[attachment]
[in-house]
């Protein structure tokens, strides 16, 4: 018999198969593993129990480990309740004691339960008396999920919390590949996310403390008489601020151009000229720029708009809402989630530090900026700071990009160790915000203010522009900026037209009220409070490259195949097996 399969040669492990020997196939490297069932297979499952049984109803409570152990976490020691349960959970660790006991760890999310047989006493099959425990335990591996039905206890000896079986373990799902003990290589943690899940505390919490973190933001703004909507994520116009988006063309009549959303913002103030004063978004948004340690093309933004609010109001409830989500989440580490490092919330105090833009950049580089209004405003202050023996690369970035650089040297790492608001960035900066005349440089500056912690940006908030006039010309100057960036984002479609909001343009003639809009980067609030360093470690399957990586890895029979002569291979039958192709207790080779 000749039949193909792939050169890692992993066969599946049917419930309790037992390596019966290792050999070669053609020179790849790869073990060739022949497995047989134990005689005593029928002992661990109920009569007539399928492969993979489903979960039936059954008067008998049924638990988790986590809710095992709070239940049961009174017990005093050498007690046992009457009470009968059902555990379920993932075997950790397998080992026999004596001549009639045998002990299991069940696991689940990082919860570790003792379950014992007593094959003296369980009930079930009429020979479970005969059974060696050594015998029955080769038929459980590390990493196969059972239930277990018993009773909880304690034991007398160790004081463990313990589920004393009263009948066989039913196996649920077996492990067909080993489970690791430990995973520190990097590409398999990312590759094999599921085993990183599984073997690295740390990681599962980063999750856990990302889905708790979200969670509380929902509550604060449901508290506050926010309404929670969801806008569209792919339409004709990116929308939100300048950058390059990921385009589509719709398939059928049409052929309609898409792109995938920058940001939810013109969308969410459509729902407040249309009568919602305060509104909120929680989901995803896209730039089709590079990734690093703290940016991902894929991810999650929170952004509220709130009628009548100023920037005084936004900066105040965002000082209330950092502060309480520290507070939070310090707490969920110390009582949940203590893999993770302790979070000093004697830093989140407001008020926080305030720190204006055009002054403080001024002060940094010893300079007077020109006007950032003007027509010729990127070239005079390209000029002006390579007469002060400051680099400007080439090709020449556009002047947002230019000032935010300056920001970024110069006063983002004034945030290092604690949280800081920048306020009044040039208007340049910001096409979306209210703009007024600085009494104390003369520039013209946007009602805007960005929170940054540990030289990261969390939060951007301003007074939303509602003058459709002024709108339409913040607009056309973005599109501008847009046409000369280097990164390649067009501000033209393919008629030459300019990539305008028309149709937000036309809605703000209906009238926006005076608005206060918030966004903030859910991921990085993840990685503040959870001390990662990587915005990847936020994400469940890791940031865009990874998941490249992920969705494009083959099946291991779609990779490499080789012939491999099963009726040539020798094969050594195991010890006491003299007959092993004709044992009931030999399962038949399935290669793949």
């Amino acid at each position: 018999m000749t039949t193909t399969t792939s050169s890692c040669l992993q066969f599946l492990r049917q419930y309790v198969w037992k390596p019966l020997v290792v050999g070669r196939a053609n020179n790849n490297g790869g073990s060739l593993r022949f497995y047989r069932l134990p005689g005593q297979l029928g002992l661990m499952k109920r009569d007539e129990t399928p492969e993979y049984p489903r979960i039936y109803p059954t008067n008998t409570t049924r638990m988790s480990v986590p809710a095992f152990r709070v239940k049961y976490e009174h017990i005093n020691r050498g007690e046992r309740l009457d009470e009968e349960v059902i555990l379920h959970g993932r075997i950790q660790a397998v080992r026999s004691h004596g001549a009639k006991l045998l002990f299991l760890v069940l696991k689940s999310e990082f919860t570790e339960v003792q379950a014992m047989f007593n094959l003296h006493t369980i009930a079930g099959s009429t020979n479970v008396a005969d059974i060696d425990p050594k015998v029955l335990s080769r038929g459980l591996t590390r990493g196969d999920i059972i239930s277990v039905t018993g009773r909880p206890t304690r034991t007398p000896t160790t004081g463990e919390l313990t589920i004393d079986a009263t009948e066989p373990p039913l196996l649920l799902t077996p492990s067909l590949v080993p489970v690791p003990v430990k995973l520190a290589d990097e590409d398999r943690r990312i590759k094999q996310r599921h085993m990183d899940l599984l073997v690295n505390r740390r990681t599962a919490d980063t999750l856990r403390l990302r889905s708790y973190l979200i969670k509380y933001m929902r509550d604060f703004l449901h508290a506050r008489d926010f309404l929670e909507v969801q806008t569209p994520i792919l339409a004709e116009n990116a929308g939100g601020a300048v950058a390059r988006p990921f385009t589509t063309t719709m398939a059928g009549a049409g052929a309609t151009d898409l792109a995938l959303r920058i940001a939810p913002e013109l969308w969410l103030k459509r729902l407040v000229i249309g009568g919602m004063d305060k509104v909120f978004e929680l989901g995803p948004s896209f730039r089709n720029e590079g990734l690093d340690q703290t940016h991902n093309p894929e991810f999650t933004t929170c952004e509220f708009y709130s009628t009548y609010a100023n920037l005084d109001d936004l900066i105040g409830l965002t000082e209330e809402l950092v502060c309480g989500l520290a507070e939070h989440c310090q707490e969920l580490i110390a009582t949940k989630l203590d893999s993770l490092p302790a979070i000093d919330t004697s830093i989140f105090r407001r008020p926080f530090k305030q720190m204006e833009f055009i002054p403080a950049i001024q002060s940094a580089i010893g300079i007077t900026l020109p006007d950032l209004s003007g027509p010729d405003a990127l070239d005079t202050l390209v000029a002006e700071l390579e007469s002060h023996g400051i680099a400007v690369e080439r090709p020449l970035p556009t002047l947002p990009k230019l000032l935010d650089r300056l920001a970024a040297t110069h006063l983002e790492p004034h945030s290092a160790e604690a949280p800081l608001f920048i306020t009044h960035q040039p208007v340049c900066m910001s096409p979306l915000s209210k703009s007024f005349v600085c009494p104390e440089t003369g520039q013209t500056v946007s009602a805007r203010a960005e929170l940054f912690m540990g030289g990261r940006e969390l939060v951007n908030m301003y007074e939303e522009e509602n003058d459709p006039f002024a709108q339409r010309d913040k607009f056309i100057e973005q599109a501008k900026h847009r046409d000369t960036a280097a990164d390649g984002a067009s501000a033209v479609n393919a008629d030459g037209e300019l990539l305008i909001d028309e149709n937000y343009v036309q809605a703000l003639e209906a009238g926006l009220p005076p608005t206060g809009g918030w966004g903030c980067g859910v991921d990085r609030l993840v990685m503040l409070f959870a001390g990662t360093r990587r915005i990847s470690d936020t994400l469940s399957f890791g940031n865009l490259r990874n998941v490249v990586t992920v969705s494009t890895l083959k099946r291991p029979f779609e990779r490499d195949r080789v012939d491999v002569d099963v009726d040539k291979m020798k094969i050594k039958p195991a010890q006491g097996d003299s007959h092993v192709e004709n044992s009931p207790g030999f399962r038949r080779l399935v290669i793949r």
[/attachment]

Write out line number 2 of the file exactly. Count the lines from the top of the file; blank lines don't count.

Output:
């Protein structure tokens, strides 16, 4: 018999198969593993129990480990309740004691339960008396999920919390590949996310403390008489601020151009000229720029708009809402989630530090900026700071990009160790915000203010522009900026037209009220409070490259195949097996 399969040669492990020997196939490297069932297979499952049984109803409570152990976490020691349960959970660790006991760890999310047989006493099959425990335990591996039905206890000896079986373990799902003990290589943690899940505390919490973190933001703004909507994520116009988006063309009549959303913002103030004063978004948004340690093309933004609010109001409830989500989440580490490092919330105090833009950049580089209004405003202050023996690369970035650089040297790492608001960035900066005349440089500056912690940006908030006039010309100057960036984002479609909001343009003639809009980067609030360093470690399957990586890895029979002569291979039958192709207790080779 000749039949193909792939050169890692992993066969599946049917419930309790037992390596019966290792050999070669053609020179790849790869073990060739022949497995047989134990005689005593029928002992661990109920009569007539399928492969993979489903979960039936059954008067008998049924638990988790986590809710095992709070239940049961009174017990005093050498007690046992009457009470009968059902555990379920993932075997950790397998080992026999004596001549009639045998002990299991069940696991689940990082919860570790003792379950014992007593094959003296369980009930079930009429020979479970005969059974060696050594015998029955080769038929459980590390990493196969059972239930277990018993009773909880304690034991007398160790004081463990313990589920004393009263009948066989039913196996649920077996492990067909080993489970690791430990995973520190990097590409398999990312590759094999599921085993990183599984073997690295740390990681599962980063999750856990990302889905708790979200969670509380929902509550604060449901508290506050926010309404929670969801806008569209792919339409004709990116929308939100300048950058390059990921385009589509719709398939059928049409052929309609898409792109995938920058940001939810013109969308969410459509729902407040249309009568919602305060509104909120929680989901995803896209730039089709590079990734690093703290940016991902894929991810999650929170952004509220709130009628009548100023920037005084936004900066105040965002000082209330950092502060309480520290507070939070310090707490969920110390009582949940203590893999993770302790979070000093004697830093989140407001008020926080305030720190204006055009002054403080001024002060940094010893300079007077020109006007950032003007027509010729990127070239005079390209000029002006390579007469002060400051680099400007080439090709020449556009002047947002230019000032935010300056920001970024110069006063983002004034945030290092604690949280800081920048306020009044040039208007340049910001096409979306209210703009007024600085009494104390003369520039013209946007009602805007960005929170940054540990030289990261969390939060951007301003007074939303509602003058459709002024709108339409913040607009056309973005599109501008847009046409000369280097990164390649067009501000033209393919008629030459300019990539305008028309149709937000036309809605703000209906009238926006005076608005206060918030966004903030859910991921990085993840990685503040959870001390990662990587915005990847936020994400469940890791940031865009990874998941490249992920969705494009083959099946291991779609990779490499080789012939491999099963009726040539020798094969050594195991010890006491003299007959092993004709044992009931030999399962038949399935290669793949």